Leaders not only need to maintain unanimity, but they themselves need to lead from the front, and be seen to be visibly using the tools.

In this case there were several factors at play – including problems with mailbox conversions and a few architectural issues which were underestimated – however one of the main factors which drove this potentially disastrous situation was that some senior managers simply dug their heels in and stonewalled the project, aided by a decision to allow users to maintain access to  Gmail via the old Outlook desktop client.

This combination held back their organisational units from fully adopting the solution, with some staff working secretly to get on board with Google so that their boss didn’t catch them using it !

Leaders not only need to maintain unanimity, but they themselves need to lead from the front, and be seen to be visibly using the tools.  Nothing turns heads faster than the MD dropping in on a Google Hangout !  And for this to happen, these most senior of users need personalised transition support, discussed further below.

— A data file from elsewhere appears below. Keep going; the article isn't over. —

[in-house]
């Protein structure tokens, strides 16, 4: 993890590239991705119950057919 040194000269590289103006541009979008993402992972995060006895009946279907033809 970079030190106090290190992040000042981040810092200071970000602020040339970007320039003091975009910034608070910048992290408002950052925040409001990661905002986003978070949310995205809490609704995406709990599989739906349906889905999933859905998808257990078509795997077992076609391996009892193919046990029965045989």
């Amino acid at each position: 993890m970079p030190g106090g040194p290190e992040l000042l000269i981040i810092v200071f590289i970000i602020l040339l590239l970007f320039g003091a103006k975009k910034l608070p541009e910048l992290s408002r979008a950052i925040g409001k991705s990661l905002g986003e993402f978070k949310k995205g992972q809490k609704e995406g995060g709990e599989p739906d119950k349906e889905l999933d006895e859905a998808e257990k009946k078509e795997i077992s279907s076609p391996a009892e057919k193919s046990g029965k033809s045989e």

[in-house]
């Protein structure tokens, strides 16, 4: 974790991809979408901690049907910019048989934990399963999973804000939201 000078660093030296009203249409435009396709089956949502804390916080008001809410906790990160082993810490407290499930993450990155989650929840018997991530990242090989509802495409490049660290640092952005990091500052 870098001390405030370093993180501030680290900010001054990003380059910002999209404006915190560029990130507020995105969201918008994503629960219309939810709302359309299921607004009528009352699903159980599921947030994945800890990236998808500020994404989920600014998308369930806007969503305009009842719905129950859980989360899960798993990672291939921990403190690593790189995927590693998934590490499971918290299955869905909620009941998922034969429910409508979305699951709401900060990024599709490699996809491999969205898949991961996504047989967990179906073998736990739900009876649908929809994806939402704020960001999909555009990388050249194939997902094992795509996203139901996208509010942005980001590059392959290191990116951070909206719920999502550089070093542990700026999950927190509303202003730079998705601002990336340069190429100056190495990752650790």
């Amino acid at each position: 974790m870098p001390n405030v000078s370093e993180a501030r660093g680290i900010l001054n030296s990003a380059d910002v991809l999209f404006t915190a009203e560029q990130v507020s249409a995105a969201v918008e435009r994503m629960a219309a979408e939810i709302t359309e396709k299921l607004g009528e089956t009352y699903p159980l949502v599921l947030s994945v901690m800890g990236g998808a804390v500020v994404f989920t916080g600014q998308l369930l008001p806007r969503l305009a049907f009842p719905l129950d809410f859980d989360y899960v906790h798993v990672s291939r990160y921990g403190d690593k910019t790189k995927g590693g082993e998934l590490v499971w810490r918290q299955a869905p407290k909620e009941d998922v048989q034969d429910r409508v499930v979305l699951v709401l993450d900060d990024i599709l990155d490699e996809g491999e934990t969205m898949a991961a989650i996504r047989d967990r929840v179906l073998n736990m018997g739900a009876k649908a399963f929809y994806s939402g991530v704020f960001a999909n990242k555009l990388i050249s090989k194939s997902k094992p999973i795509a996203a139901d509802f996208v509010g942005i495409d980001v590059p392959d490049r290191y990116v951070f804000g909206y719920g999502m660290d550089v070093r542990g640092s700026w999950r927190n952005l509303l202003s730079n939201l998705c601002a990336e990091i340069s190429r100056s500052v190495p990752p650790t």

5. Forget training – focus on learning and personalised transition support

OK maybe not ‘forget training’ but certainly it’s better to focus on learning rather than training.  Cloud transitions do not lend themselves well to formalised classroom and CBT training programs of the kind many organisations are used to running.  The learning content needed is much shallower, but also much broader, and it needs to be contextualised in the user’s actual work environment, not some fictional scenario.

We have found that tools like Vimeo and YouTube (private channels), plus newsletters and intranet sites – are far more useful than classroom training for mass awareness and basic skill building. Almost everyone uses either Gmail, Outlook.com or Hotmail in their private lives, and these ‘mass communications’ channels can be used to cater for a wide variety of skill levels and progressions.

It's better to focus on learning rather than training. Cloud transitions do not lend themselves well to formalised classroom and CBT training programs.

The most effective learning and transition strategies we have seen deployed are those that combine: